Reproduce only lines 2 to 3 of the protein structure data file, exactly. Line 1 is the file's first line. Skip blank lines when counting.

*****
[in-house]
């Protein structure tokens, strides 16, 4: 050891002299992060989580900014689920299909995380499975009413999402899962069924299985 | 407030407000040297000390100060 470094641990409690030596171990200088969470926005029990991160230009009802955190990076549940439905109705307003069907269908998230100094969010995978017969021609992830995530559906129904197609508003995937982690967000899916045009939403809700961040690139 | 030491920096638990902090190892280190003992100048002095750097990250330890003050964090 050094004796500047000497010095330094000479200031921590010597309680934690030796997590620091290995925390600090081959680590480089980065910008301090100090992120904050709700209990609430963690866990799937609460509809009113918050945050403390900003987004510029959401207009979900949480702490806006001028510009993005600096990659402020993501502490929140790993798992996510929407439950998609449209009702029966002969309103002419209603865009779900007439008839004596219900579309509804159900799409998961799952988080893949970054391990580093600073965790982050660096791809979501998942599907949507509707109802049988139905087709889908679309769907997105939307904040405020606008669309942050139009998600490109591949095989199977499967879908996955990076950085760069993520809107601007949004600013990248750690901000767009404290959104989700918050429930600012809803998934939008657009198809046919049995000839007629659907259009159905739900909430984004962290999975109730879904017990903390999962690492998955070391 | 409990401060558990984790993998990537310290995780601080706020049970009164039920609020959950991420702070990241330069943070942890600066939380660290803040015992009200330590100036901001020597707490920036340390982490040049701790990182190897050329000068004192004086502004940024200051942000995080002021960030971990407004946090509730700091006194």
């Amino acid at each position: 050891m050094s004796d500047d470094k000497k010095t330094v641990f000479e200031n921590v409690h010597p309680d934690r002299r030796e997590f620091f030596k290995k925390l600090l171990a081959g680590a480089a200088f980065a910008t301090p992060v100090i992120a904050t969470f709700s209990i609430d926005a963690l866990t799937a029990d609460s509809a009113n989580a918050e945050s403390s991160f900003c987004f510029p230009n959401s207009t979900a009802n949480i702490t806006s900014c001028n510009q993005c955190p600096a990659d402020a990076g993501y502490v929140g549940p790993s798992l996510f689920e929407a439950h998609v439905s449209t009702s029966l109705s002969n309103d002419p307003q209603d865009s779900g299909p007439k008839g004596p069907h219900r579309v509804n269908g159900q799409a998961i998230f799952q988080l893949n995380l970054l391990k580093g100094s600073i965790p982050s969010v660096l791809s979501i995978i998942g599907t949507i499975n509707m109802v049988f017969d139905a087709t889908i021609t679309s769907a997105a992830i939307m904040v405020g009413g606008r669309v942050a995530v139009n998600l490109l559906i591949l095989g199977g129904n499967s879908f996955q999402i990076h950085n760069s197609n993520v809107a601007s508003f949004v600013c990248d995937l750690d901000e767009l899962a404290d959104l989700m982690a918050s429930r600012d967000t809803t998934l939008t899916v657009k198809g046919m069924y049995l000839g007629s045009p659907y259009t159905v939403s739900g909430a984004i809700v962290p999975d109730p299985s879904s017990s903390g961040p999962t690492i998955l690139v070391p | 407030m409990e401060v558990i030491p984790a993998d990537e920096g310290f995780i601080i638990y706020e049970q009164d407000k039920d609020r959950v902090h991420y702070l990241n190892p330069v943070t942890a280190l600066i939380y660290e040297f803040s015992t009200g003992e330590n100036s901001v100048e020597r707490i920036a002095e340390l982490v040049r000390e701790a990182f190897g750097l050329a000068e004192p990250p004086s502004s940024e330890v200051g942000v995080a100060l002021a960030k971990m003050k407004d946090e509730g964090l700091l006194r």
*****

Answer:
């Protein structure tokens, strides 16, 4: 050891002299992060989580900014689920299909995380499975009413999402899962069924299985 | 407030407000040297000390100060 470094641990409690030596171990200088969470926005029990991160230009009802955190990076549940439905109705307003069907269908998230100094969010995978017969021609992830995530559906129904197609508003995937982690967000899916045009939403809700961040690139 | 030491920096638990902090190892280190003992100048002095750097990250330890003050964090 050094004796500047000497010095330094000479200031921590010597309680934690030796997590620091290995925390600090081959680590480089980065910008301090100090992120904050709700209990609430963690866990799937609460509809009113918050945050403390900003987004510029959401207009979900949480702490806006001028510009993005600096990659402020993501502490929140790993798992996510929407439950998609449209009702029966002969309103002419209603865009779900007439008839004596219900579309509804159900799409998961799952988080893949970054391990580093600073965790982050660096791809979501998942599907949507509707109802049988139905087709889908679309769907997105939307904040405020606008669309942050139009998600490109591949095989199977499967879908996955990076950085760069993520809107601007949004600013990248750690901000767009404290959104989700918050429930600012809803998934939008657009198809046919049995000839007629659907259009159905739900909430984004962290999975109730879904017990903390999962690492998955070391 | 409990401060558990984790993998990537310290995780601080706020049970009164039920609020959950991420702070990241330069943070942890600066939380660290803040015992009200330590100036901001020597707490920036340390982490040049701790990182190897050329000068004192004086502004940024200051942000995080002021960030971990407004946090509730700091006194």
């Amino acid at each position: 050891m050094s004796d500047d470094k000497k010095t330094v641990f000479e200031n921590v409690h010597p309680d934690r002299r030796e997590f620091f030596k290995k925390l600090l171990a081959g680590a480089a200088f980065a910008t301090p992060v100090i992120a904050t969470f709700s209990i609430d926005a963690l866990t799937a029990d609460s509809a009113n989580a918050e945050s403390s991160f900003c987004f510029p230009n959401s207009t979900a009802n949480i702490t806006s900014c001028n510009q993005c955190p600096a990659d402020a990076g993501y502490v929140g549940p790993s798992l996510f689920e929407a439950h998609v439905s449209t009702s029966l109705s002969n309103d002419p307003q209603d865009s779900g299909p007439k008839g004596p069907h219900r579309v509804n269908g159900q799409a998961i998230f799952q988080l893949n995380l970054l391990k580093g100094s600073i965790p982050s969010v660096l791809s979501i995978i998942g599907t949507i499975n509707m109802v049988f017969d139905a087709t889908i021609t679309s769907a997105a992830i939307m904040v405020g009413g606008r669309v942050a995530v139009n998600l490109l559906i591949l095989g199977g129904n499967s879908f996955q999402i990076h950085n760069s197609n993520v809107a601007s508003f949004v600013c990248d995937l750690d901000e767009l899962a404290d959104l989700m982690a918050s429930r600012d967000t809803t998934l939008t899916v657009k198809g046919m069924y049995l000839g007629s045009p659907y259009t159905v939403s739900g909430a984004i809700v962290p999975d109730p299985s879904s017990s903390g961040p999962t690492i998955l690139v070391p | 407030m409990e401060v558990i030491p984790a993998d990537e920096g310290f995780i601080i638990y706020e049970q009164d407000k039920d609020r959950v902090h991420y702070l990241n190892p330069v943070t942890a280190l600066i939380y660290e040297f803040s015992t009200g003992e330590n100036s901001v100048e020597r707490i920036a002095e340390l982490v040049r000390e701790a990182f190897g750097l050329a000068e004192p990250p004086s502004s940024e330890v200051g942000v995080a100060l002021a960030k971990m003050k407004d946090e509730g964090l700091l006194r």